When scientist Giulia Poerio was a little girl, she says she would experience this very peculiar — and distinct — feeling: "a warm, tingling sensation that starts at the crown of the head, almost like bubbles on the scalp."
Even more peculiar? It was triggered by specific sounds or gentle movements, "like watching my mom brush her hair or put makeup on," she recalls, or having her feet measured for school shoes or a teacher explain something to her very carefully.
That feeling now has a name: ASMR, described by those who experience it as involuntary "brain tingles" that are deeply calming and relaxing — and sometimes euphoric. And in the past decade, it has spawned a whole universe of online videos meant to trigger that feeling.
These videos, which have racked up millions of views online, are often used to usher sleep or relieve stress. While some "ASMRtists" role-play scenarios (like this nine-hour video of a clinician coaxing you to sleep), others use props like a brush or paper. They'll act out classic ASMR triggers, such as light tapping, whispering, chewing or someone doing a manual task in a careful way (Bob Ross painting videos is a favorite), using high-quality microphones. All these videos are meant to induce that tingling sensation Poerio experienced as a kid, which is shared by untold others.
But what does science have to say about this phenomenon? Soon to be a lecturer at the University of Essex, Poerio is among the first to attempt scientific research on ASMR. She spoke with NPR's science podcast Short Wave and gave us a few quick takeaways.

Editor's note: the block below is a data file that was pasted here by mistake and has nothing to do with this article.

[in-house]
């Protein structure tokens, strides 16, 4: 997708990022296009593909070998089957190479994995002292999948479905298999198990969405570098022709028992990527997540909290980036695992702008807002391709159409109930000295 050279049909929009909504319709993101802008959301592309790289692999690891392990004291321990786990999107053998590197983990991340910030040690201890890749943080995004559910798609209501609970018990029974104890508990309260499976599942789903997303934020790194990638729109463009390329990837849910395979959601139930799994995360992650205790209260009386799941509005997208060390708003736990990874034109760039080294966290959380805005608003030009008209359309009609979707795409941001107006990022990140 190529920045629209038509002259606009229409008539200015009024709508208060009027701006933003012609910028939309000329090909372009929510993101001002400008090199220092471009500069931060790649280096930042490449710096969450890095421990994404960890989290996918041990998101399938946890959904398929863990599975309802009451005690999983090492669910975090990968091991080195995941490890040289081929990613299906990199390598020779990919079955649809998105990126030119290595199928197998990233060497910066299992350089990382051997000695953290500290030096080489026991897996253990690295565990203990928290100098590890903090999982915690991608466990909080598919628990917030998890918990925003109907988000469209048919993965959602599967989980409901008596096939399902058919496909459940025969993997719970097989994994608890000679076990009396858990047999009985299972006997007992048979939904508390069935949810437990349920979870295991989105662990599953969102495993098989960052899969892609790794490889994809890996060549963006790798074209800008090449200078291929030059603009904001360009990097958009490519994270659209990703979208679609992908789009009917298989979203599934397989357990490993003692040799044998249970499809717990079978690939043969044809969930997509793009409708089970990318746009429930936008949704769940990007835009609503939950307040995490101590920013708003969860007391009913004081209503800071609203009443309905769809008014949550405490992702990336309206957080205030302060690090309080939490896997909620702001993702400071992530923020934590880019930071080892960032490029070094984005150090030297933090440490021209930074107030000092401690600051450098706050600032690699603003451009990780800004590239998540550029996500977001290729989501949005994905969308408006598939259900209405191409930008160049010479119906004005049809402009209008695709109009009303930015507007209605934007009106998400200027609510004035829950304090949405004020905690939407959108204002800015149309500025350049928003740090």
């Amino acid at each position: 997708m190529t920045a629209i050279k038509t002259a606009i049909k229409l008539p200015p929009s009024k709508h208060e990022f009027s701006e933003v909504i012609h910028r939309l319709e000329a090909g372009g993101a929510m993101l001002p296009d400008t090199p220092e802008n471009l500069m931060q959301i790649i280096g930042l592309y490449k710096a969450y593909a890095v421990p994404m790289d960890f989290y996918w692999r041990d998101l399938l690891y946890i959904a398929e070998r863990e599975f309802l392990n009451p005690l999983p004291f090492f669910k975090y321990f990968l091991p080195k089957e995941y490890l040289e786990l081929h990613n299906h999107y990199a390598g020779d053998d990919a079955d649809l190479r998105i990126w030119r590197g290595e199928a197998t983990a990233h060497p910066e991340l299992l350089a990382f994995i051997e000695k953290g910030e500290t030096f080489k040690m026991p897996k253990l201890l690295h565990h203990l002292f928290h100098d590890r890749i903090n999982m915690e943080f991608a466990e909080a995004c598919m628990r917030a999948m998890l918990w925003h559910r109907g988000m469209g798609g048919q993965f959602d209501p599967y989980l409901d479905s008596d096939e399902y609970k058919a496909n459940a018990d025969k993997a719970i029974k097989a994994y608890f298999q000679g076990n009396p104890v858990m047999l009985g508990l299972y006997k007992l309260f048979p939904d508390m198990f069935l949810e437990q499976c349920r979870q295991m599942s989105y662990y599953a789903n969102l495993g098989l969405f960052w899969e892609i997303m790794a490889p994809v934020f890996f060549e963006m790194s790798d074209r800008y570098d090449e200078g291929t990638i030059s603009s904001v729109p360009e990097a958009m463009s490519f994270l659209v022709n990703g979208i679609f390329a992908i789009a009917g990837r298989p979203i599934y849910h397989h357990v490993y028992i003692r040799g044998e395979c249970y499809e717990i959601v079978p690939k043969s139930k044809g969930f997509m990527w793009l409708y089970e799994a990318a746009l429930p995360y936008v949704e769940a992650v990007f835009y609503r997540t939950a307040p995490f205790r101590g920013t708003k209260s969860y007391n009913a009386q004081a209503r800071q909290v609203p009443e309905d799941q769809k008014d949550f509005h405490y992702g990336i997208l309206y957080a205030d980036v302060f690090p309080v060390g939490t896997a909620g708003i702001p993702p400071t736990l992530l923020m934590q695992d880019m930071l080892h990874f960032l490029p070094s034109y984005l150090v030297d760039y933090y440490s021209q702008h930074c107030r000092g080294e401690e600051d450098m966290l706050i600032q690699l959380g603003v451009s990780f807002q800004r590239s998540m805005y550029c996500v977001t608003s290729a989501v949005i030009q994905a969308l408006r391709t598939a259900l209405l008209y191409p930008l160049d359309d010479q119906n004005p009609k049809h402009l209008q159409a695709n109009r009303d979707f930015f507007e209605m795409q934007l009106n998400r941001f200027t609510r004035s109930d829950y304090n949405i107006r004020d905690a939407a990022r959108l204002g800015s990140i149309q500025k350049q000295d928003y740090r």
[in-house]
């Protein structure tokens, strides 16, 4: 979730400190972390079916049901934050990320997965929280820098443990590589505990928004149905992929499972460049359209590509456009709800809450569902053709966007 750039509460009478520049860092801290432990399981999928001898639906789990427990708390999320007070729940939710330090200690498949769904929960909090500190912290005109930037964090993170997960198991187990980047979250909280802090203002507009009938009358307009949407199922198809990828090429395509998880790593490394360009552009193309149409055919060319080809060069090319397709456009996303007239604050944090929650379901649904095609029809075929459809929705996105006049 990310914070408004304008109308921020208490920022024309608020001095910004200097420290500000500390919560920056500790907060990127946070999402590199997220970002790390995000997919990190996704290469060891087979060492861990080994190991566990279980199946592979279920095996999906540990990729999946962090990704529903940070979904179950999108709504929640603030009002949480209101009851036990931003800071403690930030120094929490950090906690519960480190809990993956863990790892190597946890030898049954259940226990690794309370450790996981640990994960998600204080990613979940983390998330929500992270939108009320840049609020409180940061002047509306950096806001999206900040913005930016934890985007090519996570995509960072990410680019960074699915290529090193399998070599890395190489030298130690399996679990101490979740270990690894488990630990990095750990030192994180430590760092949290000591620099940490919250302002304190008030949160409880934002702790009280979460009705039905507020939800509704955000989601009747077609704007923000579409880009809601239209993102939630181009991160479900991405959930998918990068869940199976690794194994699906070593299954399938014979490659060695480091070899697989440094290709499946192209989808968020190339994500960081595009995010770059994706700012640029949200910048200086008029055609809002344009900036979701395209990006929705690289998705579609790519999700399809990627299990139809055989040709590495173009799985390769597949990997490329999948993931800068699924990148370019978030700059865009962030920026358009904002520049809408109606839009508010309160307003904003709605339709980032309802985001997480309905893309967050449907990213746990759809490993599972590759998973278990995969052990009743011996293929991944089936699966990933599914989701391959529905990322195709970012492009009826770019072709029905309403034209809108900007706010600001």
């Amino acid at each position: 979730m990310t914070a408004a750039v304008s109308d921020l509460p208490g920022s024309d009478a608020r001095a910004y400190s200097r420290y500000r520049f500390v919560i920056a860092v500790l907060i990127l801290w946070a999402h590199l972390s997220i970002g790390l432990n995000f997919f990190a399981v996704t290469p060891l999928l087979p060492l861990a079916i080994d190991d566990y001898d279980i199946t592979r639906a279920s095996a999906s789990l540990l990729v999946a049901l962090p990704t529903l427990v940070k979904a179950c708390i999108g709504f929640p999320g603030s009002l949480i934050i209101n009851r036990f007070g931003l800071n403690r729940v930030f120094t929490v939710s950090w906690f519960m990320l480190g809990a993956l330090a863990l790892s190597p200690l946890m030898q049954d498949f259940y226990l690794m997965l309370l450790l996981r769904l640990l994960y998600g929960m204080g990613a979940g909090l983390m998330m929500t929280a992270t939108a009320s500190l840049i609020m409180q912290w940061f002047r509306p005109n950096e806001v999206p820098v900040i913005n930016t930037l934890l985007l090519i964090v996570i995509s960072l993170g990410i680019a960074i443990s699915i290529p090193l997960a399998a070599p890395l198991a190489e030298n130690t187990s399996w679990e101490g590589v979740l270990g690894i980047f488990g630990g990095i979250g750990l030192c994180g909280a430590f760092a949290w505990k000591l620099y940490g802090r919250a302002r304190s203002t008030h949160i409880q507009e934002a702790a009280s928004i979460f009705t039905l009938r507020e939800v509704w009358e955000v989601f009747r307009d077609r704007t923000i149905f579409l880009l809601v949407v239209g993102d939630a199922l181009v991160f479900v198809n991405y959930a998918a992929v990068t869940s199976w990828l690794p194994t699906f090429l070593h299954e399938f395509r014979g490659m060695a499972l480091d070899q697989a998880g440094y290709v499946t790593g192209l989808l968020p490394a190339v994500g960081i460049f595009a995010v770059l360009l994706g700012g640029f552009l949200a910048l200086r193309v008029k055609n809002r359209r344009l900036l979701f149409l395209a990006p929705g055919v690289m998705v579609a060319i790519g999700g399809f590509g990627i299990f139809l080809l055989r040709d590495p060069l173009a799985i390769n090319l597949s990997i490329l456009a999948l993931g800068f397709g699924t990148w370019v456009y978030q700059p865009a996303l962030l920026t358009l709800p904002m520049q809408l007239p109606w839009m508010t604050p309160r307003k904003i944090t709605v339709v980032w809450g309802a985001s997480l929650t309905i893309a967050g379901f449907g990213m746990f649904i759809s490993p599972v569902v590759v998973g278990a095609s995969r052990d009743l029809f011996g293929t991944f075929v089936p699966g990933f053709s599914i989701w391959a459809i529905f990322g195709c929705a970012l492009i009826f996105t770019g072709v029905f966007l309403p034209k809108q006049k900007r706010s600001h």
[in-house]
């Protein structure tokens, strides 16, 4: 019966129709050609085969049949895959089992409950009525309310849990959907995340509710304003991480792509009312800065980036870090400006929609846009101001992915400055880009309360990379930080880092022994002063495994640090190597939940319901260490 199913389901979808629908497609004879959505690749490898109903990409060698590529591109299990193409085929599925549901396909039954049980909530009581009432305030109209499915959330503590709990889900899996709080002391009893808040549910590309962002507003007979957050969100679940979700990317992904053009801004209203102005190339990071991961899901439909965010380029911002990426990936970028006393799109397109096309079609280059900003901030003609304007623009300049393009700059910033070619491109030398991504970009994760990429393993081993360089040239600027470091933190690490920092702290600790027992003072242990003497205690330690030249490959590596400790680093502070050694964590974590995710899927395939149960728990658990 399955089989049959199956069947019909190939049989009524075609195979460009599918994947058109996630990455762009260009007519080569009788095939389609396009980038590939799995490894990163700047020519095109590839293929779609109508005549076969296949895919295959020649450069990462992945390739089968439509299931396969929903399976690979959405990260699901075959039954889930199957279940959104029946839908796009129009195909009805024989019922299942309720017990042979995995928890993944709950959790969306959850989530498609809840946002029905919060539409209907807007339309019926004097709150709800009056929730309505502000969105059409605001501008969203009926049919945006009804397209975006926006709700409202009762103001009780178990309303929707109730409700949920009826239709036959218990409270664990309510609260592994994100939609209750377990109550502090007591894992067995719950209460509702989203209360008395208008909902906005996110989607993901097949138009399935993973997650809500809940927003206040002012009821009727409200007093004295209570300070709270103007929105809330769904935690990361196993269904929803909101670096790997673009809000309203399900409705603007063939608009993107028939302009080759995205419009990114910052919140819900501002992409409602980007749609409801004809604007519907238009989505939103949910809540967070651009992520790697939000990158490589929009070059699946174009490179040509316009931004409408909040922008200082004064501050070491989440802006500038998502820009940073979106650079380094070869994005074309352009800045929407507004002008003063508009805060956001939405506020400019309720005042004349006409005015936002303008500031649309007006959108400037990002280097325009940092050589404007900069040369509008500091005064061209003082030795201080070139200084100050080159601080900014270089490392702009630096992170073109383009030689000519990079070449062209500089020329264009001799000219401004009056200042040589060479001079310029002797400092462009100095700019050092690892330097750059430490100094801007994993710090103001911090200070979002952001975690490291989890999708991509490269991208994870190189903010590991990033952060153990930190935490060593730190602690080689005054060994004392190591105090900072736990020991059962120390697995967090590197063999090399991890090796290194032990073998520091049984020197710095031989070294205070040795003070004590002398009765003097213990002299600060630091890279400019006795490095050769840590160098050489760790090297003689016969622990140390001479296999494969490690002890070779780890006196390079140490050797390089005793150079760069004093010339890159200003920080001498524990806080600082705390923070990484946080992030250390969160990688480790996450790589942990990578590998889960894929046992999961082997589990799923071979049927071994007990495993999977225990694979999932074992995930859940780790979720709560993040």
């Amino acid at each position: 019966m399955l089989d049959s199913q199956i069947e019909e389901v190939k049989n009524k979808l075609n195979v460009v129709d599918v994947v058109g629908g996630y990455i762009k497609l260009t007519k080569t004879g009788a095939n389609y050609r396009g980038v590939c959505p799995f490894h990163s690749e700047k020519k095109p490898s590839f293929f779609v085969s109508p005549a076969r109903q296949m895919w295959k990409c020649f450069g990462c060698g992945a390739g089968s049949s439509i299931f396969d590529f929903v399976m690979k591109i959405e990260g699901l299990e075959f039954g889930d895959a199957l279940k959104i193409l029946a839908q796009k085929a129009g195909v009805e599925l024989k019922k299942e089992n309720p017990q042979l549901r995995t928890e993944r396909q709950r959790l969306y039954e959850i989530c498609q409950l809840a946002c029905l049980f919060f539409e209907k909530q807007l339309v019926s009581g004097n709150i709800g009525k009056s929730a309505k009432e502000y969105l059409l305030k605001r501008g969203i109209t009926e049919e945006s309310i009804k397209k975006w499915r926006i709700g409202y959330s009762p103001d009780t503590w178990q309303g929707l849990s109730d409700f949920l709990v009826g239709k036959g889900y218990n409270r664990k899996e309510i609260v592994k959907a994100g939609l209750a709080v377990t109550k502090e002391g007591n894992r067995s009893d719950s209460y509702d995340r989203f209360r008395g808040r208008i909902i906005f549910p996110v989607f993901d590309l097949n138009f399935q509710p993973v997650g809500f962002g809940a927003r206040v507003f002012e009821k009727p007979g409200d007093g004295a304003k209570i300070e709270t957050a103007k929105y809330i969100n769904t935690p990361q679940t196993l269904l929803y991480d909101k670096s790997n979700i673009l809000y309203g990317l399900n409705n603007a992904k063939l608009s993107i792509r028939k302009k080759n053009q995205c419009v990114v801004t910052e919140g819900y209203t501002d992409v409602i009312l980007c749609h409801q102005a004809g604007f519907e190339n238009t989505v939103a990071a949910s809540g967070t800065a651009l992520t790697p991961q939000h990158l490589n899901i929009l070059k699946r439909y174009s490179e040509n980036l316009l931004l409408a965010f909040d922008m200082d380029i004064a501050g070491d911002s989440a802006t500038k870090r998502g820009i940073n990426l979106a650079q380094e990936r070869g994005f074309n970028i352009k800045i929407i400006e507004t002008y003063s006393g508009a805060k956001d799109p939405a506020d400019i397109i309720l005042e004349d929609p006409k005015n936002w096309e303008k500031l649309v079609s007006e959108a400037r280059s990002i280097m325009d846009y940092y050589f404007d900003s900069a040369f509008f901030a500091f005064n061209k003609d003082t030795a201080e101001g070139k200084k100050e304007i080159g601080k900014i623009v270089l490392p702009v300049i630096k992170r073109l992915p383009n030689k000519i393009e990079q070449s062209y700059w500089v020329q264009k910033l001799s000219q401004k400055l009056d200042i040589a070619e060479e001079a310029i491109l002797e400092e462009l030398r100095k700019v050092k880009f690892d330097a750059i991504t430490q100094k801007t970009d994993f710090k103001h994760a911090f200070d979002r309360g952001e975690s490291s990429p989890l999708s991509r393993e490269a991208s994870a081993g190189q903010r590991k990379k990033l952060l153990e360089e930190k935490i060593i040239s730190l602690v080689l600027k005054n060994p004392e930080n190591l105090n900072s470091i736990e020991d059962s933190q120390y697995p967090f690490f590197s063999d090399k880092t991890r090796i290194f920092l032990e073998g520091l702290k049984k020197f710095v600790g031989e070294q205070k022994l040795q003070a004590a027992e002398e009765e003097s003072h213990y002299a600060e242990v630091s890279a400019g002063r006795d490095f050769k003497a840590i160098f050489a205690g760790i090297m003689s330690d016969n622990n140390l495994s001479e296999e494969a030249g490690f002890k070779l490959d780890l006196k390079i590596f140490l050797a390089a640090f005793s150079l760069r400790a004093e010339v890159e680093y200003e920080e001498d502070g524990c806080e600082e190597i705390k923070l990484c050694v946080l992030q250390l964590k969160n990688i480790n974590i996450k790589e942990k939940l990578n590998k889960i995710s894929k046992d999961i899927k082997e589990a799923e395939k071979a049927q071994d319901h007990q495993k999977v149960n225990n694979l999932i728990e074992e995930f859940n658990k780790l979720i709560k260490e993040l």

1) ASMR has its roots in Internet lore, not science.
The first time that ASMR was discussed online, according to the website ASMR University, was in a 2007 thread called "Weird Sensation Feels Good" on the website SteadyHealth.com. Over the years, people with lifelong brain tingles began to find each other online and define the feeling among themselves. In 2010, Jennifer Allen dubbed it ASMR, which stands for "autonomous sensory meridian response."
But science is pretty mum on ASMR. Research is minimal, with roughly a dozen peer-reviewed, published studies on the topic. Without standard diagnostic criteria, it's unknown what percentage of the population experiences it. ASMR isn't even in the dictionary, though Merriam-Webster did add the term to its Words We're Watching list this year. Still, its popularity on the Internet continues to grow: The Super Bowl even aired a commercial this February featuring Zoë Kravitz drumming a beer with her fingernails — ASMR style.
2) ASMR is not the same thing as getting turned on.
Scientists who have studied ASMR say the feeling is not linked to sexual arousal.
In a 2018 study, published in the journal PLOS One, Poerio and a team of researchers hooked up dozens of participants who felt ASMR to biological feedback machinery.
"On average, heart rate decreased [by more than three beats per minute] when people watched ASMR videos, which is exactly the opposite of what you'd expect if it was a sexually arousing feeling," says Poerio, lead author of the paper.